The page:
The approach of using a panel of assessors to judge air quality has been advocated by Professor Fanger and has given rise to the empirical units of the olf and the decipol. One olf is defined as the air pollution produced by one 'standard' person (a standard person is also defined) and a decipol is defined as the perceived air pollution level in a space in which there is a source strength of one olf and which is ventilated at 10 litres/second with unpolluted air. The proposed European air quality standard prENV 1752 Ventilation for buildings: design criteria for the indoor environment often referred to as the Fanger Standard and at least 7 years in the making has failed to be adopted by Europe as it was not endorsed by 71% of the 17 participating countries. The proposed standard is however a useful guide and has much valuable information although the assessment of outside air quantities based on the use of the olf and decipol is the subject of the greatest controversy.

Chemical Sensitivity

Medical historians are able to confirm that hayfever developed in the upper classes and spread slowly down into the other classes through the passage of time, however the reason for this remarkable development has always remained a mystery.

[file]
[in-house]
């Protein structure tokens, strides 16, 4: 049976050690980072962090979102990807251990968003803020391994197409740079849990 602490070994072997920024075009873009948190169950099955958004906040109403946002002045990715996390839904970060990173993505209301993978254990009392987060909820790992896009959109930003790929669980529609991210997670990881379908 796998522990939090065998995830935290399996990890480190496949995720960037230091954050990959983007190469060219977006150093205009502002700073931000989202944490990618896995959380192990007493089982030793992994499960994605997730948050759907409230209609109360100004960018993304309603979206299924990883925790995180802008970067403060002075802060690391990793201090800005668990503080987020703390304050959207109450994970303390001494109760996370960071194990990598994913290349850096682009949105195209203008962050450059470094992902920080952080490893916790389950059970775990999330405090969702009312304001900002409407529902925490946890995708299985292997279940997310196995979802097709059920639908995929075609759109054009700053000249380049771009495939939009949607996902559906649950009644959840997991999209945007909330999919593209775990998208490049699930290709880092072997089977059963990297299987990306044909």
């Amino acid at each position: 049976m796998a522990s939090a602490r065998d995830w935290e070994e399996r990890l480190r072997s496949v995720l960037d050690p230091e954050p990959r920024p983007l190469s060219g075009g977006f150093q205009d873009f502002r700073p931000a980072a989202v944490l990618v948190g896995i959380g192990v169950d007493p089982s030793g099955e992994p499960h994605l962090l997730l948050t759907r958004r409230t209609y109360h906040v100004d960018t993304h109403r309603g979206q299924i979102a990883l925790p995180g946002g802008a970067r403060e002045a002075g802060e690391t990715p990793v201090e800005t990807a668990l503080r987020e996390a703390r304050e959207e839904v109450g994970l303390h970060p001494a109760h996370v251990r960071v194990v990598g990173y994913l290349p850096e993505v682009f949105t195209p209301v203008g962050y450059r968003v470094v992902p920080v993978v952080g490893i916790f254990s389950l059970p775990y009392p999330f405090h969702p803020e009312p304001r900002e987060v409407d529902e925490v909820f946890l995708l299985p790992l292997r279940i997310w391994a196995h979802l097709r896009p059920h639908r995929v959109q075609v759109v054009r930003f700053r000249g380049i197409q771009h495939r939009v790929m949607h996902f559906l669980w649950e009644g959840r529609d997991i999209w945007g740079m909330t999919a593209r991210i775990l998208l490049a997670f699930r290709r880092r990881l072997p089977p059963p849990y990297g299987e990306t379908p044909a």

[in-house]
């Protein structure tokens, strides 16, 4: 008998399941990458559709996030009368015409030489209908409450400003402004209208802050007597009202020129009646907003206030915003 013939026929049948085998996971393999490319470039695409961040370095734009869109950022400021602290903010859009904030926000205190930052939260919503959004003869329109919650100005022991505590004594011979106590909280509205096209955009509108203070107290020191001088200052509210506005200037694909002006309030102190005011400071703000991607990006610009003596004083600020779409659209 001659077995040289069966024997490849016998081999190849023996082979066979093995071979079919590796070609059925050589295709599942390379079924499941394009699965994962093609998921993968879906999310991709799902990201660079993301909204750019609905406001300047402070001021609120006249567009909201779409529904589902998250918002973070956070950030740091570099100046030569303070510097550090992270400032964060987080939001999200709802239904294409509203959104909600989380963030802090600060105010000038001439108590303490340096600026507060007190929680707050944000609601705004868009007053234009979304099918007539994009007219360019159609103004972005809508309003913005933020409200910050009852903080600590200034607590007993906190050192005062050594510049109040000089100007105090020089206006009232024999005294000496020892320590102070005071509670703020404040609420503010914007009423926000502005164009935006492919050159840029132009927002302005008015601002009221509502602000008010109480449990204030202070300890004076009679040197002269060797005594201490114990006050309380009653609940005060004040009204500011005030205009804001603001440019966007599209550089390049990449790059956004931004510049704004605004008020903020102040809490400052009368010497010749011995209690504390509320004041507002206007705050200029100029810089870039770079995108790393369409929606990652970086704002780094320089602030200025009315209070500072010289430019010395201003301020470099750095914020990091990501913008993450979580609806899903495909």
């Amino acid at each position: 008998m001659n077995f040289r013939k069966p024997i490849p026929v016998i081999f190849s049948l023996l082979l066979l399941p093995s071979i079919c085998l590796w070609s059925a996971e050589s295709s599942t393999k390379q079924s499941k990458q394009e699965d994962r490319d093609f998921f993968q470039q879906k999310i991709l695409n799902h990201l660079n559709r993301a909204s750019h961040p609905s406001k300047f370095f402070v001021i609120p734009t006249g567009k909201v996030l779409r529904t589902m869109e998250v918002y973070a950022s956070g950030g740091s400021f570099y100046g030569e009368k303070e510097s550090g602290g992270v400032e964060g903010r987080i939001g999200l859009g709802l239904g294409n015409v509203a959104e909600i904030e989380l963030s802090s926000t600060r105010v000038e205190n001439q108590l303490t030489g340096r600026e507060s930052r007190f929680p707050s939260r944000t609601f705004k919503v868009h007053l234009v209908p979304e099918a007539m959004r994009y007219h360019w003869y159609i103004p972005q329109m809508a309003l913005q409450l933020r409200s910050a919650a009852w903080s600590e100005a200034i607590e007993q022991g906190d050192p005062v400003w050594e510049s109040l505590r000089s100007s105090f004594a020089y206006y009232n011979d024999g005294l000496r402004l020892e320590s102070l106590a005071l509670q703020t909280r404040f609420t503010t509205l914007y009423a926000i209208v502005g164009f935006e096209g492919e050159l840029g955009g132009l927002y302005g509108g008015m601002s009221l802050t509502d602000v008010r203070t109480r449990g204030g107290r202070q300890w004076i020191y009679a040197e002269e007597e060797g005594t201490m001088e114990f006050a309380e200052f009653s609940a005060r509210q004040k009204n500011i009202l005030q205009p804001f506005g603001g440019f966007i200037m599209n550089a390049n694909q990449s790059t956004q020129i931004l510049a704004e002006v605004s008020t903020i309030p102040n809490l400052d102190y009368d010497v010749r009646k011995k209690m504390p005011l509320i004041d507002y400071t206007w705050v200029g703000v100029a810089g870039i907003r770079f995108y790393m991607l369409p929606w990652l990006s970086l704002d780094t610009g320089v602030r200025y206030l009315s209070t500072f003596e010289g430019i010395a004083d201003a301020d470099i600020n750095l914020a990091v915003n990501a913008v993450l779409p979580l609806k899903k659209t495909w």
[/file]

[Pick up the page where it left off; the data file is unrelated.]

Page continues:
Arguably chemical sensitivity [cell-mediated allergy] fits the aetiology extremely well. Chemical sensitivity appears to have been a major contributing factor in the development of hayfever symptoms amongst the middle and upper classes of society.

 It was very much common place for upper class ladies and gents to wear excessive amounts of strong perfumes and scents which could undoubtedly cause immune system dysfunction in the wearer, and for that matter anyone else who came in close contact with them.

Whilst the rich lived in splendour, the poorer classes were exposed to extreme hardship and many environmental assaults, however, seldom were they exposed to any form of chemical assault (unless due to occupational exposure, e.g. embalming), and it certainly was not common place for the poor to wear perfume.  It would appear that the wearing of perfume may have created a window of opportunity thereby predisposing the upperclasses to hayfever.